Meet The Candidates Of Beirut Madinati

Beirut Madinati Candidates

Beirut Madinati, the independent and refreshing campaign overtaking the Beirut political establishment, has just announced its list of candidates for the upcoming Municipal elections of the city, set to be held on May 8th.

As I wrote yesterday, the work to get to this list at hand was not, in typical Lebanese fashion, a who’s who along the echelons of a political party. It was more than 80 active participants in the movement gathering and discussing for months on ends the wide array of possibilities that they could offer the city. The result is as follows: a list that is equally men and women, 12 members each, representative of all the city’s neighborhoods and communities, and consisting of people who have made a name for themselves in their respective domains.

Not only is the list equally balanced between men and women, but 6 out of 24 are considered of the youth group, 16 are middle aged candidates and 2 are seniors. Compare this with an average age of more than 60 in our cabinet, and the contrast is striking.

The candidates are as follows:

Ibrahim Mneimneh: president, architect and urban planner (Mazraa).

Tarek Ammar: vice president; He’s the CEO of a researching company with over 16 years of experience in the field. (Achrafieh).

Iman Ghandour: Private sector worker, former deputy head of the “IC alumni association,” member of the board of many festivals around Beirut and Lebanon (Bashoura).

Mona Hallak: Architect, Executive committee member of the Association for the Protection of Sites and Old Buildings in Lebanon. Was an activist in the protection of Rawcheh movement and the reason behind “Maison Barakat” being saved. (Mazraa).

Rana Khoury: Advertising creative director and a board member of the Samir Kassir Foundation (Bashoura).

Nada Doghan: Historian and member of the Civil Society. CEO of the Arab project “Kitab fi Jarida” in cooperation with UNESCO. (Msaytbeh).

May Daouk: Interior architect, supporter of Skoon and the Samir Kassir foundation, as well as activist for women rights in Lebanon. (Msaytbeh).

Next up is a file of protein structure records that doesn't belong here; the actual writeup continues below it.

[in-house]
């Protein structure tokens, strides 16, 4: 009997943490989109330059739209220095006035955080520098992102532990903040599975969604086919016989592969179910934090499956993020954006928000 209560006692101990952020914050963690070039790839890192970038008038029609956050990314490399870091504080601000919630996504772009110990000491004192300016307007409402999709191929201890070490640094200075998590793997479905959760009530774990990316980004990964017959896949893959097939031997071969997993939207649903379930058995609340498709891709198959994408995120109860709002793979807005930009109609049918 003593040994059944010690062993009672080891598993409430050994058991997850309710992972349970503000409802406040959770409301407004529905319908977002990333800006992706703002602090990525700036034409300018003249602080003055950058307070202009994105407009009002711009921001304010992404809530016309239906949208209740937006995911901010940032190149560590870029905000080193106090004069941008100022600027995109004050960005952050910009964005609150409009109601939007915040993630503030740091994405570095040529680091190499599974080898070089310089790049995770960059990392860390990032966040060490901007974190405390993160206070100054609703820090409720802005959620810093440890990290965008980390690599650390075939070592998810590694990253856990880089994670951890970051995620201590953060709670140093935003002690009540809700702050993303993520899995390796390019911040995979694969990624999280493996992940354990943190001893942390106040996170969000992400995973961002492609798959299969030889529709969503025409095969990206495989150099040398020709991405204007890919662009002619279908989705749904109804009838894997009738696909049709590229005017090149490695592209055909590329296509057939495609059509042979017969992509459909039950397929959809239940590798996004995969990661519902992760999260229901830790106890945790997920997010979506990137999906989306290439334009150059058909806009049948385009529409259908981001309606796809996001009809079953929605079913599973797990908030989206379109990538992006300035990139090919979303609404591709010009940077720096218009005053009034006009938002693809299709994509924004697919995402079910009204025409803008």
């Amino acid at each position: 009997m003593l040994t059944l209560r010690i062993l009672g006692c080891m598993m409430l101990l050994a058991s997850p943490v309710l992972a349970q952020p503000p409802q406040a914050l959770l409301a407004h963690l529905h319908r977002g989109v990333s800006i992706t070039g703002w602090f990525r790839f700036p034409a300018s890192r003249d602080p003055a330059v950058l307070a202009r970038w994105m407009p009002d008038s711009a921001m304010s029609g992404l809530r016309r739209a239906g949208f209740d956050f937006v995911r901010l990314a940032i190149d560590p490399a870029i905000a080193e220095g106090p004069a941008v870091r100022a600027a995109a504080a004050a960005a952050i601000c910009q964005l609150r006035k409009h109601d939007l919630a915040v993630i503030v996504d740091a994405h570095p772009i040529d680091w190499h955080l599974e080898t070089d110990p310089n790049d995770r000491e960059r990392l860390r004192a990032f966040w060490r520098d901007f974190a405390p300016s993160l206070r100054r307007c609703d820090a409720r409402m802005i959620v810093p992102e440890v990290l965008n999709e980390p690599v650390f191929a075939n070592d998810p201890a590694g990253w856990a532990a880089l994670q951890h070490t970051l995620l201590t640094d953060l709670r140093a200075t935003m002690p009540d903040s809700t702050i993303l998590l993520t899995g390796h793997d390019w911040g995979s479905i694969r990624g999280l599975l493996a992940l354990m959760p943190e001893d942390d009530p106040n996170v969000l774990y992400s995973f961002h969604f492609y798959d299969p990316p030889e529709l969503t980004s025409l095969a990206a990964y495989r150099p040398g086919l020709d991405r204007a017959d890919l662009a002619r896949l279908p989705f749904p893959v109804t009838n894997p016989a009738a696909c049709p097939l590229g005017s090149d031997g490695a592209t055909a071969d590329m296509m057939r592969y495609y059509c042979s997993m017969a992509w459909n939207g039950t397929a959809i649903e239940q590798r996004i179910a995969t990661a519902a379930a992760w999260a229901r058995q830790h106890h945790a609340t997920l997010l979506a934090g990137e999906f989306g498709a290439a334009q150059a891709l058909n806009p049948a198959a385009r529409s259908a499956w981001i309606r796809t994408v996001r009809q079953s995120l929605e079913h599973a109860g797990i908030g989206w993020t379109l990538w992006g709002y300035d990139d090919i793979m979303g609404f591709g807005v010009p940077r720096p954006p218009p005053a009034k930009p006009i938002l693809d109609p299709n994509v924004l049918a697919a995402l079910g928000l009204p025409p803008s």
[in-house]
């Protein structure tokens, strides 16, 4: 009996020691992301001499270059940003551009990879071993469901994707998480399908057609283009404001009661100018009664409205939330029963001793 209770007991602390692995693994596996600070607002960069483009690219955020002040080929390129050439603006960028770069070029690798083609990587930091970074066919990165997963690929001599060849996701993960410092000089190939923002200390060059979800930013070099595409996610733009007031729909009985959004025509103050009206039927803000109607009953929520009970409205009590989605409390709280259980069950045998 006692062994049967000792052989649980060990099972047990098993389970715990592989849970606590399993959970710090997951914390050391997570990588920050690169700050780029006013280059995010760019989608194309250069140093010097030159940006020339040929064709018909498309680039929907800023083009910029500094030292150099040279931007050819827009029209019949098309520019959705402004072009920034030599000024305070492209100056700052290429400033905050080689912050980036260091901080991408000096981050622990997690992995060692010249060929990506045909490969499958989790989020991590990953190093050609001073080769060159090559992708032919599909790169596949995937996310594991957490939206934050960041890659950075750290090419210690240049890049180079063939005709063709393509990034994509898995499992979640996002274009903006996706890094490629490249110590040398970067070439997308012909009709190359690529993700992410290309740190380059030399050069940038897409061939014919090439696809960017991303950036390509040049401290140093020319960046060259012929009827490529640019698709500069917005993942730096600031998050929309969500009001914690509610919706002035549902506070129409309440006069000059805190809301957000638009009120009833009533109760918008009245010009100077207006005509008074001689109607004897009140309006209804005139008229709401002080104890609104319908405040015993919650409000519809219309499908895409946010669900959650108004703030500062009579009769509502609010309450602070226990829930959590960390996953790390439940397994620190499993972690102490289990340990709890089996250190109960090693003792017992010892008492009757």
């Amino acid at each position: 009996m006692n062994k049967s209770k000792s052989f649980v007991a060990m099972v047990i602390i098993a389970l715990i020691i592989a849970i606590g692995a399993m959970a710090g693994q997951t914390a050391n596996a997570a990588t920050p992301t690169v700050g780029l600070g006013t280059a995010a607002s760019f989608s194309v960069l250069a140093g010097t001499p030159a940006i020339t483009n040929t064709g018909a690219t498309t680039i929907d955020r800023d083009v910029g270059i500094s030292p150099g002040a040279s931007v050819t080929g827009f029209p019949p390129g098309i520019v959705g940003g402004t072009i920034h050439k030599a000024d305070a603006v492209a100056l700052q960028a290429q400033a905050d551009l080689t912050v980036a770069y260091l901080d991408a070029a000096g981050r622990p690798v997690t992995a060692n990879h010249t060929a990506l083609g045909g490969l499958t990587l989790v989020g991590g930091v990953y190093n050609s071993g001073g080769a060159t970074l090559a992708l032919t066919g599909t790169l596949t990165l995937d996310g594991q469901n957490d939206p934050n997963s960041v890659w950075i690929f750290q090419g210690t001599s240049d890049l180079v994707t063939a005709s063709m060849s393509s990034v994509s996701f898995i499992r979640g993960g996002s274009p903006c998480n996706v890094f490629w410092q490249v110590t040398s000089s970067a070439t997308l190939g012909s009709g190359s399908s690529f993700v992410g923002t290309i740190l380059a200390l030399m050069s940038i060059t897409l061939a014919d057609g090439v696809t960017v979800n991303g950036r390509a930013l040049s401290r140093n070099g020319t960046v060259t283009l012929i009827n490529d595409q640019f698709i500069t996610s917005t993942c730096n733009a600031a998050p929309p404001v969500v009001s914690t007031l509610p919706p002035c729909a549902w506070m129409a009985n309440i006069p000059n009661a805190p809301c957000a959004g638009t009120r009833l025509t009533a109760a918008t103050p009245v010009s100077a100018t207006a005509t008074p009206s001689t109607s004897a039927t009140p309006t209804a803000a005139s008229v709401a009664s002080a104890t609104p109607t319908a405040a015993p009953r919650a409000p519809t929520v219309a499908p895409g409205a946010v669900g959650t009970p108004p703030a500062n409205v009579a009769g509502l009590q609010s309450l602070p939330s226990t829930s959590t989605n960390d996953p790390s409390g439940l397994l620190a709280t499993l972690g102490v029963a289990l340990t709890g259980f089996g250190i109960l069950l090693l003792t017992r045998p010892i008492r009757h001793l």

Najib el Dik: Head of the Beirut fishers associations in Ain el Mreisseh and former head of Beirut’s fisherman syndicate, (Minet el Hosn).

Marwan Al Taibi: Journalist, head of the “Al Yawm” newspaper and consultant (Bashoura).

Walid El Alami: Cardiologist who graduated from AUB, the University of Oklahoma and Baylor. He returned to Lebanon in 2012 and is part of the “IC alumni association.” (Ras Beirut).

Levon Telvizian: Architect, professor at the Lebanese University, was head of the urban planning program there. He’s currently an advisor for multiple development NGOs and works with UNESCO for housing in Lebanon. (Rmeil).

Yorgui Teyrouz: Phamacist and founder of Donner Sang Compter (Rmeil).

Abdul Halim Jabr: Architect and urban design expert, as well as part time university professor. Activist against the Fouad Boutros highway and in many other conservation fights in Beirut. (Msaytbeh).

Mark Geara: Real estate developer (Achrafieh).

Houssam Hawa: Agriculture engineer, AUB graduate with a Masters degree from Holland. Activist in many environmental causes. (Achrafieh)

Carole Tueini: Media sector, was an anchor on MTV before joining Disney MENA, where she eventually became an executive producer. (Achrafieh).

Amal Cherif: Art director and advocate for people with disability (Zkak al-Blat).

Nada Sehnaoui: an artist and painter, founding member of the Civil Center for National Initiative (Achrafieh).

Farah Kobeissy: Political science expert and human rights activist (Zkak al- Blat).

Ahmad Kaabour: Renowned singer, songwriter and composer (Mazraa).

Nadine Labaki: Leading Lebanese director, behind movies such as “W Halla2 la Wein” and “Caramel” (Achrafieh).

Maria Manok: Lower school head of division at Ahliyyah School (Msaytbeh).